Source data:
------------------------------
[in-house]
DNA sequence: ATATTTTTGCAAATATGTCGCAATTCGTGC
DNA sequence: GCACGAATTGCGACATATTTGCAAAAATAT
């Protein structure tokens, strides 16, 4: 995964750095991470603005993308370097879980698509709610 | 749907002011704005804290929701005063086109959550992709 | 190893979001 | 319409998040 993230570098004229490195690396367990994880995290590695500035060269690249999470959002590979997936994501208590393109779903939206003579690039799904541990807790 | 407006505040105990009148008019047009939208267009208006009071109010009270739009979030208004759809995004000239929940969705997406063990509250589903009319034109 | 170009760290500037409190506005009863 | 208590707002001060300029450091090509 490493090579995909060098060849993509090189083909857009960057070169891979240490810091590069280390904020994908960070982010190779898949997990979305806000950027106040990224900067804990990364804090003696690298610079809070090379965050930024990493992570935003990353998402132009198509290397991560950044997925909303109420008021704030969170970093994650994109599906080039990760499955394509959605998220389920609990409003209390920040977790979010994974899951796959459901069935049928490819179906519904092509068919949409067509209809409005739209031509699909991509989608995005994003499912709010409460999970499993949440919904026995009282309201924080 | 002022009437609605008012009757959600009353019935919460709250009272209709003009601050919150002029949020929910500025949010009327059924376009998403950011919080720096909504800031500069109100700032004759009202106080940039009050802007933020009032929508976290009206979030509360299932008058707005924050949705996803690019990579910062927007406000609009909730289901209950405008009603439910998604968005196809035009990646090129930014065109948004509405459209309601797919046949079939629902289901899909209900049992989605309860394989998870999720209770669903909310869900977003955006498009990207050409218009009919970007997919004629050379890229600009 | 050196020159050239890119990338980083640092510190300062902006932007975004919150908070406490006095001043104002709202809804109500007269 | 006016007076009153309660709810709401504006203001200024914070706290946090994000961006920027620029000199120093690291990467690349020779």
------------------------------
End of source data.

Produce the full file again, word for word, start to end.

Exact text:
[in-house]
DNA sequence: ATATTTTTGCAAATATGTCGCAATTCGTGC
DNA sequence: GCACGAATTGCGACATATTTGCAAAAATAT
């Protein structure tokens, strides 16, 4: 995964750095991470603005993308370097879980698509709610 | 749907002011704005804290929701005063086109959550992709 | 190893979001 | 319409998040 993230570098004229490195690396367990994880995290590695500035060269690249999470959002590979997936994501208590393109779903939206003579690039799904541990807790 | 407006505040105990009148008019047009939208267009208006009071109010009270739009979030208004759809995004000239929940969705997406063990509250589903009319034109 | 170009760290500037409190506005009863 | 208590707002001060300029450091090509 490493090579995909060098060849993509090189083909857009960057070169891979240490810091590069280390904020994908960070982010190779898949997990979305806000950027106040990224900067804990990364804090003696690298610079809070090379965050930024990493992570935003990353998402132009198509290397991560950044997925909303109420008021704030969170970093994650994109599906080039990760499955394509959605998220389920609990409003209390920040977790979010994974899951796959459901069935049928490819179906519904092509068919949409067509209809409005739209031509699909991509989608995005994003499912709010409460999970499993949440919904026995009282309201924080 | 002022009437609605008012009757959600009353019935919460709250009272209709003009601050919150002029949020929910500025949010009327059924376009998403950011919080720096909504800031500069109100700032004759009202106080940039009050802007933020009032929508976290009206979030509360299932008058707005924050949705996803690019990579910062927007406000609009909730289901209950405008009603439910998604968005196809035009990646090129930014065109948004509405459209309601797919046949079939629902289901899909209900049992989605309860394989998870999720209770669903909310869900977003955006498009990207050409218009009919970007997919004629050379890229600009 | 050196020159050239890119990338980083640092510190300062902006932007975004919150908070406490006095001043104002709202809804109500007269 | 006016007076009153309660709810709401504006203001200024914070706290946090994000961006920027620029000199120093690291990467690349020779």